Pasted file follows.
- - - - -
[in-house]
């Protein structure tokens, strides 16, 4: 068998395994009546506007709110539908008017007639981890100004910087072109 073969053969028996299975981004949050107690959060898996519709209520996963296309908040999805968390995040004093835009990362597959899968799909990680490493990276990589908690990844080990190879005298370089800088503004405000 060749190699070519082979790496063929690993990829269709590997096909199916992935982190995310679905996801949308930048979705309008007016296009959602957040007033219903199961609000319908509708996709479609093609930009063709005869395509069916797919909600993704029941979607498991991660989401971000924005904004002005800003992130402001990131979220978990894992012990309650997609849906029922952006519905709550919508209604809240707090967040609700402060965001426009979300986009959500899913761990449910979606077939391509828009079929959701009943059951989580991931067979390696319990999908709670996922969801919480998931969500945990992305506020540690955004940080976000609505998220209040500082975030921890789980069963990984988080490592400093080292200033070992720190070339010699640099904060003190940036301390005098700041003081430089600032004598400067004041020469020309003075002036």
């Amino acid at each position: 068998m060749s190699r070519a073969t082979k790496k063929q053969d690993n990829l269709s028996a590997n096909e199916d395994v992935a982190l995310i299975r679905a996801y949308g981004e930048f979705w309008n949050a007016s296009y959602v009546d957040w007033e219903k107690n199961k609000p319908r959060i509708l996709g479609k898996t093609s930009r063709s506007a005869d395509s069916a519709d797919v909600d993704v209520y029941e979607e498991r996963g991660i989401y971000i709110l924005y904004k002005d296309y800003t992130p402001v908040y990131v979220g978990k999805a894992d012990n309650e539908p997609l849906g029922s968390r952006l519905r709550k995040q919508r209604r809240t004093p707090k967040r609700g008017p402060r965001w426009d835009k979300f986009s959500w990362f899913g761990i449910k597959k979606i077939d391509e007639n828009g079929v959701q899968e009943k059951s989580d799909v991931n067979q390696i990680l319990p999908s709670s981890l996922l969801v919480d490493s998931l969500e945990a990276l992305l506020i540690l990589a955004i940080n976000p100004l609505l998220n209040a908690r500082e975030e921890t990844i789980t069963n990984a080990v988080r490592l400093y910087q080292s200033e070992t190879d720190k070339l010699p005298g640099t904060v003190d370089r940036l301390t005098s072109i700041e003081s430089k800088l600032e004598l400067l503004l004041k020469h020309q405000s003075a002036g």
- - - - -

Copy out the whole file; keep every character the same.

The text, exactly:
[in-house]
């Protein structure tokens, strides 16, 4: 068998395994009546506007709110539908008017007639981890100004910087072109 073969053969028996299975981004949050107690959060898996519709209520996963296309908040999805968390995040004093835009990362597959899968799909990680490493990276990589908690990844080990190879005298370089800088503004405000 060749190699070519082979790496063929690993990829269709590997096909199916992935982190995310679905996801949308930048979705309008007016296009959602957040007033219903199961609000319908509708996709479609093609930009063709005869395509069916797919909600993704029941979607498991991660989401971000924005904004002005800003992130402001990131979220978990894992012990309650997609849906029922952006519905709550919508209604809240707090967040609700402060965001426009979300986009959500899913761990449910979606077939391509828009079929959701009943059951989580991931067979390696319990999908709670996922969801919480998931969500945990992305506020540690955004940080976000609505998220209040500082975030921890789980069963990984988080490592400093080292200033070992720190070339010699640099904060003190940036301390005098700041003081430089600032004598400067004041020469020309003075002036």
């Amino acid at each position: 068998m060749s190699r070519a073969t082979k790496k063929q053969d690993n990829l269709s028996a590997n096909e199916d395994v992935a982190l995310i299975r679905a996801y949308g981004e930048f979705w309008n949050a007016s296009y959602v009546d957040w007033e219903k107690n199961k609000p319908r959060i509708l996709g479609k898996t093609s930009r063709s506007a005869d395509s069916a519709d797919v909600d993704v209520y029941e979607e498991r996963g991660i989401y971000i709110l924005y904004k002005d296309y800003t992130p402001v908040y990131v979220g978990k999805a894992d012990n309650e539908p997609l849906g029922s968390r952006l519905r709550k995040q919508r209604r809240t004093p707090k967040r609700g008017p402060r965001w426009d835009k979300f986009s959500w990362f899913g761990i449910k597959k979606i077939d391509e007639n828009g079929v959701q899968e009943k059951s989580d799909v991931n067979q390696i990680l319990p999908s709670s981890l996922l969801v919480d490493s998931l969500e945990a990276l992305l506020i540690l990589a955004i940080n976000p100004l609505l998220n209040a908690r500082e975030e921890t990844i789980t069963n990984a080990v988080r490592l400093y910087q080292s200033e070992t190879d720190k070339l010699p005298g640099t904060v003190d370089r940036l301390t005098s072109i700041e003081s430089k800088l600032e004598l400067l503004l004041k020469h020309q405000s003075a002036g």